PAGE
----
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Celebrate Yourself!

Celebrate, sing to yourself,

Celebrate your little steps and your little victories each day,

Even if they are not seen by other people ( and it better be that way),

Because things done in silence are the ones that resonate most grandly over time.

Celebrate , sing to yourself,

I mean your BEING, not your personality, career, business,

It does not refer to your identity, possessions, contacts or passing successes,

Celebrate your Being, what you really are,

And that needs to be watered, loved and nurtured,

Everyday, to move on.

Reconnect to create what you want,

And that connection with your being leads you to merge with an infinite source,

Of abundance, beauty, creativity, compassion, generosity and peace.

Celebrate yourself, sing to yourself,

And keep going.

Lucio Carbelli. South American poet and seeker of truth.

Isn't it what Shams of Tabriz and Rumi did? Isn't the whirling dance a true expression of their beings and Oneness with God. They celebrated their true light, breaking mental boundaries, prejudice or a taboo. According to Shams of Tabriz all idols that stand between the man and God have to be demolished, including fame, wealth, rank and even religion.

The legendary love of Shams of Tabriz and Rumi.

Excerpt from The Forty Rules Of Love by Elif Shafak.

Konya, June 1246

By and large the narrow minded say that dancing is sacrilege. They think God gave us music-not only the music we make with our voices and instruments but the music underlying all forms of life, and the He forbade our listening to it. Don’t they see that all nature is singing? Everything in this universe moves with a rhythm-the pumping of the heart, the flaps of a bird’s wings, the wind on a stormy night, a blacksmith working on iron, or the sounds an unborn baby is surrounded with inside the womb…… Everything partakes, passionately and spontaneously, in one magnificent melody.

The dance of the whirling dervishes is a link in that perpetual chain. Just as a drop of seawater carries within it the entire ocean, our dance both reflects and shrouds the secrets of the cosmos.

The first whirling dervish dance

Hours before the performance, Rumi and I retreated into a quiet room to meditate. The six dervishes who were going to whirl in the evening joined us. Together we performed our ablutions and prayed. Then we donned our costumes. Earlier we had talked a great length about what the proper attire should be and had chosen simple fabric and colours of the earth. The honey coloured hat symbolized the tombstone, the long white skirt the shroud, and the black cloak the grave. Our dance projected how Sufis discard the entire Self, like shedding a piece of old skin.

Before leaving the hall for the stage , Rumi recited a poem:

‘‘The gnostic has escaped from the five senses

And the six directions and makes you aware of what is beyond them.’’

Shams firmly resisted to appear as Sheikh in the first dance, Rumi insisted on him performing that part tonight.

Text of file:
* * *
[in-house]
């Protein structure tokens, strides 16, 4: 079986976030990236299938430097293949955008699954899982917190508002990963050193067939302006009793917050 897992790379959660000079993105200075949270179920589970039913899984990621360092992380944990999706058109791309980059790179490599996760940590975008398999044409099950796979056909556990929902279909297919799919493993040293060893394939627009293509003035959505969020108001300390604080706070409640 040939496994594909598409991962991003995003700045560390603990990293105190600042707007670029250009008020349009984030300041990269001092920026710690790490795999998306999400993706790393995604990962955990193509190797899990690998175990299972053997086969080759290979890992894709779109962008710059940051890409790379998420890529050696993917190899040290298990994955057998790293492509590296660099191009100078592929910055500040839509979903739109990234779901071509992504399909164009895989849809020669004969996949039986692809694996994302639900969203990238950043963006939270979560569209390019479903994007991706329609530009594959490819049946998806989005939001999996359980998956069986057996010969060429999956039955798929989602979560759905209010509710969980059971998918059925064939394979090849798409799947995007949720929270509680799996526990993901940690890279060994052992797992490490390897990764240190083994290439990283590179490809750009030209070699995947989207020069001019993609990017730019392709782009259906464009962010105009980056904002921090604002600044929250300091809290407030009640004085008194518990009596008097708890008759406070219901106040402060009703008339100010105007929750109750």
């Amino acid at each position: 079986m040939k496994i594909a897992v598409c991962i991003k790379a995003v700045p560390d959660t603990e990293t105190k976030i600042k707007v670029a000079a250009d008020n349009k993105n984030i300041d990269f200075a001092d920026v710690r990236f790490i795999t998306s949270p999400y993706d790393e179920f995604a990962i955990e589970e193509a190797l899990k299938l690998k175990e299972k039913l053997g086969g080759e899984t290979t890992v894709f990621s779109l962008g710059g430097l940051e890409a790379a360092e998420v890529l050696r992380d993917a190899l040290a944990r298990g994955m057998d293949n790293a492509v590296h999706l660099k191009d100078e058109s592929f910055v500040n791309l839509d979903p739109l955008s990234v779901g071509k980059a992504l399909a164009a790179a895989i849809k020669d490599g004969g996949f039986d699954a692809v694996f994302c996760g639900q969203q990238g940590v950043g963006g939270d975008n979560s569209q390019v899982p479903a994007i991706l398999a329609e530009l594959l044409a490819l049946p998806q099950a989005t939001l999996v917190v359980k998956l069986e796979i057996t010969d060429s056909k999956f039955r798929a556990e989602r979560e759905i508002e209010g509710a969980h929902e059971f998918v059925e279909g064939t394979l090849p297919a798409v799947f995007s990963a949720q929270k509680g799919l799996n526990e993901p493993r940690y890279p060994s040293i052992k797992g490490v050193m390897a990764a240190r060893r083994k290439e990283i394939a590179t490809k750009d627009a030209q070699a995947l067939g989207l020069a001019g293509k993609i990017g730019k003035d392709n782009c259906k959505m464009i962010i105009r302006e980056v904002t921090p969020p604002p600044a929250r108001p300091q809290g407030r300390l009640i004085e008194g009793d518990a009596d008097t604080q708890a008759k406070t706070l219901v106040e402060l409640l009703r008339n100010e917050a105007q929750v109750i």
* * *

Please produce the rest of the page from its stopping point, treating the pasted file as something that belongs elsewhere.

The Hafiz chanted a verse from the Quran; ‘‘There are certainly Signs on earth for people with uncertainty; and in yourselves as well. Do you not see'‘?

Then started the kudum accompanying the piercing sound of Ney and Rubab.

‘‘Listen to the reed and the tale it tells,

how it sings of separation;

Ever since they cut me from the reed bed,

my wail has caused men and women to weep.

Giving himself over to the hands of Allah, the first dervish started to whirl, the hems of his skirts gently swishing with a separate life of their own. We all joined in and whirled until there remained around us nothing buy Oneness. Whatever we received from the skies, we passed onto the earth, from God to people. Each and everyone of us became a link connecting the Lover to the Beloved. When the music ceased. We gently bowed to the essential forces of the universe; fire, wind, earth and water and the fifth element The Void.

And with that I suppose I am nearing the end of my time in Konya.

Every true love and friendship is a story of unexpected transformation. If we are the same person before and after we loved, that means we haven’t loved enough.

With the initiation of poetry, music and dance, a huge part of Rumi’s transformation is complete. Once a rigid scholar who disliked poetry and a preacher who enjoyed the sound of his own voice as he lectured others, Rumi is now turning a poet himself, becoming the voice of pure emptiness, though he might not have realized this fully yet. As for me, I too, have changed and am changing. I am moving from being into nothingness. From one season to another, one stage to the next, from life to death.

Our friendship was a blessing, a gift from God. We thrived, rejoiced, bloomed and basked in each other’s company, savouring absolute fullness and felicity.

I remembered what Baba Zaman once told me. For the silk to prosper, the silkworm had to die. Sitting there all alone in the whirling hall after everyone had left and the hubbub had died away, I knew that my time with Rumi was coming to an end. Through our companionship Rumi and I had experienced an exceptional beauty and learned what it was like to encounter infinity through two mirrors reflecting each other endlessly. But the old maxim still applies; Where there is love, there is bound to be heartache.

May God bless their souls. Say a prayer for Mevlana Rumi and Shams of Tabriz.

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